source.  The functions receive the vector corresponding to the thread's
     interrupt source as their only argument.  The remaining arguments form a
     printf(9) argument list that is used to build the base name of the new
     ithread.  The full name of an interrupt thread is formed by concatenating
     the base name of an interrupt thread with the names of all of its interrupt

     The ithread_destroy() function destroys a previously created interrupt
     thread by releasing its resources and arranging for the backing kernel
     thread to terminate.  An interrupt thread can only be destroyed if it has
     no handlers remaining.

     The ithread_add_handler() function adds a new handler to an existing
     interrupt thread specified by ithread.  The name argument specifies a name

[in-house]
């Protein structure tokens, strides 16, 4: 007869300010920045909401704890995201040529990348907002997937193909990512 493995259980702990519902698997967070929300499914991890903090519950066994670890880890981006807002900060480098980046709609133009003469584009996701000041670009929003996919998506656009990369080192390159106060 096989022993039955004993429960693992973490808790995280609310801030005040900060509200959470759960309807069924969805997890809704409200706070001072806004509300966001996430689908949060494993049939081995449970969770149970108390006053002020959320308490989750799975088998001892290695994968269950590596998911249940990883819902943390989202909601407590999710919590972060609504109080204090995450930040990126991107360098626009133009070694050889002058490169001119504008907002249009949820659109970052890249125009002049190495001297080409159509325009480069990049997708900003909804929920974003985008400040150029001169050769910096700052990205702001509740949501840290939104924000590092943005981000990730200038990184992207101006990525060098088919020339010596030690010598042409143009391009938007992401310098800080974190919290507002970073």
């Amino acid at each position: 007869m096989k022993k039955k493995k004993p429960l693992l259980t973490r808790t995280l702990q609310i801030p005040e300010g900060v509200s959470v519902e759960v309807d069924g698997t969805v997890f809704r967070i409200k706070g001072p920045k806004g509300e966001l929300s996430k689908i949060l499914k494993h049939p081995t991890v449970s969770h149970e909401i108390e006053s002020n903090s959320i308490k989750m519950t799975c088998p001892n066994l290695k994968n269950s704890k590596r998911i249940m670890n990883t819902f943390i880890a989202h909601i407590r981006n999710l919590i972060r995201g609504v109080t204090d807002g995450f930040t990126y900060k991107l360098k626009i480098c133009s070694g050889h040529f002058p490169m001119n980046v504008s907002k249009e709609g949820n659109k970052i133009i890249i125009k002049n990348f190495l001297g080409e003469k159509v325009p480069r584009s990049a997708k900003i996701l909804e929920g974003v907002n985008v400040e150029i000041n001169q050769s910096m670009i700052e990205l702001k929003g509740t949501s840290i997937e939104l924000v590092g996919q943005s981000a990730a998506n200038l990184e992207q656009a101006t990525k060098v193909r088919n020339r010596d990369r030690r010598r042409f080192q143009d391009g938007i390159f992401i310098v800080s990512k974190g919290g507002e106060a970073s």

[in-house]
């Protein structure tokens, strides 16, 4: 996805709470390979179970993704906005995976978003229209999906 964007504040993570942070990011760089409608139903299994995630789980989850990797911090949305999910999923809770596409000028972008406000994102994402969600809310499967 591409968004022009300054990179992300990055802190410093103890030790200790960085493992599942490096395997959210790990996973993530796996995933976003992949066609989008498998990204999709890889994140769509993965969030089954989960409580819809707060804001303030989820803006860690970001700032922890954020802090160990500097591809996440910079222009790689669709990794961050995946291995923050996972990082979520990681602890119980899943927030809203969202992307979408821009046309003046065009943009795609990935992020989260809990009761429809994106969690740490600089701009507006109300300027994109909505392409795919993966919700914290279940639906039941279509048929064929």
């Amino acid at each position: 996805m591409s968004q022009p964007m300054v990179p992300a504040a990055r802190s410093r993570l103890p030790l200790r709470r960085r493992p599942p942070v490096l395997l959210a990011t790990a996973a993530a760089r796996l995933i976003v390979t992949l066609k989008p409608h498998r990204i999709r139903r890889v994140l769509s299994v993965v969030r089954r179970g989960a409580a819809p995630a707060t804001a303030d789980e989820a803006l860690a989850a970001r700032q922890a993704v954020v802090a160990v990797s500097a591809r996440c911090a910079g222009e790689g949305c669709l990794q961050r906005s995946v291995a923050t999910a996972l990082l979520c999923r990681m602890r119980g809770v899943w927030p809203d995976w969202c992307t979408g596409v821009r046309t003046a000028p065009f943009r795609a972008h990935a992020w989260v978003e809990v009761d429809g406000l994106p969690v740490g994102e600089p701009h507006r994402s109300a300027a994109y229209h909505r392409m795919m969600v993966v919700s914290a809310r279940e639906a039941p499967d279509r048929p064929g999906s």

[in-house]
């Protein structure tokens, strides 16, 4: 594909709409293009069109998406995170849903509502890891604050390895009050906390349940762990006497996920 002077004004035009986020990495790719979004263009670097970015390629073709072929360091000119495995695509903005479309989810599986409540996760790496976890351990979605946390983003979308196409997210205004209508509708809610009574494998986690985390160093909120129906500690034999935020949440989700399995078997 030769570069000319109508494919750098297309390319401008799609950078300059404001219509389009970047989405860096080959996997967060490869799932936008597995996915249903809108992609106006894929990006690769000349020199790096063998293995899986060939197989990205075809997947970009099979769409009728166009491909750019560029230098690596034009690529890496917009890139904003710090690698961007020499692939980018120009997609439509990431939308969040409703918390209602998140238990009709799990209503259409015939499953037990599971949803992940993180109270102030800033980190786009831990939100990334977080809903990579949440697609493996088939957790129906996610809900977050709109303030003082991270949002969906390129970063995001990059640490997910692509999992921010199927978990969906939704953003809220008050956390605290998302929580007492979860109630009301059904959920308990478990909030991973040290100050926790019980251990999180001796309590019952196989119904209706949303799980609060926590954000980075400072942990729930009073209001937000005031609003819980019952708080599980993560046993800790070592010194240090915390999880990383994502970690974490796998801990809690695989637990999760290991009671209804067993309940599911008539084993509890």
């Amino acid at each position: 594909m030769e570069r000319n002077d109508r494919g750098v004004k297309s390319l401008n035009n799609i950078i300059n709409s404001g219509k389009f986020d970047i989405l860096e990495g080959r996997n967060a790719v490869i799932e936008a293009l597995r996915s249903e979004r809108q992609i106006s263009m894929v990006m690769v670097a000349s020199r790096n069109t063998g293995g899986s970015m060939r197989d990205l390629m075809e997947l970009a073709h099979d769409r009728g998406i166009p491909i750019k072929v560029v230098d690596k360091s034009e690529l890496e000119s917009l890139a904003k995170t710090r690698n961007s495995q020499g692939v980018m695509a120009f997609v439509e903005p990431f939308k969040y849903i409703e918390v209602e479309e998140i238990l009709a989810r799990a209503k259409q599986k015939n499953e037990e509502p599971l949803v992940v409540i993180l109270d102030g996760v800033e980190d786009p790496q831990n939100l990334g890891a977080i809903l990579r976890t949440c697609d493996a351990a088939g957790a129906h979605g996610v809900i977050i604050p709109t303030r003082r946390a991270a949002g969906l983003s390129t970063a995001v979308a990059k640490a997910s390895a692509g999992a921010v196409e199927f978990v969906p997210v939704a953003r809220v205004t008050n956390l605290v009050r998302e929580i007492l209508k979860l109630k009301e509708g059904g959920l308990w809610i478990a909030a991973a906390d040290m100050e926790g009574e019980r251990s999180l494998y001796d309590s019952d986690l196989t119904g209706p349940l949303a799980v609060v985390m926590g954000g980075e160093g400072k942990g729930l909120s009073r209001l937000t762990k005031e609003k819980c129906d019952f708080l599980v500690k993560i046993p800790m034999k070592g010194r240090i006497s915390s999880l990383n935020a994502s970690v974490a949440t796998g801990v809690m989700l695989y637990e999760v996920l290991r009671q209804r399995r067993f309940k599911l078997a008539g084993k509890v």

for this handler.  The handler and arg arguments provide the function to
     execute for this handler and an argument to pass to it.  The pri argument
     specifies the priority of this handler and is used both in sorting it in
     relation to the other handlers for this thread and to specify the priority
     of the backing kernel thread.  The flags argument can be used to specify
     properties of this handler as defined in <sys/bus.h>.  If cookiep is not
     NULL, then it will be assigned a cookie that can be used later to remove
     this handler.

     The ithread_remove_handler() removes a handler from an interrupt thread.
     The cookie argument specifies the handler to remove from its thread.

     The ithread_schedule() function schedules an interrupt thread to run.  If
     the do_switch argument is non-zero and the interrupt thread is idle, then a
     context switch will be forced after putting the interrupt thread on the run

     The ithread_priority() function translates the INTR_TYPE_* interrupt flags
     into interrupt handler priorities.

     The interrupt flags not related to the type of a particular interrupt
     (INTR_TYPE_*) can be used to specify additional properties of both hardware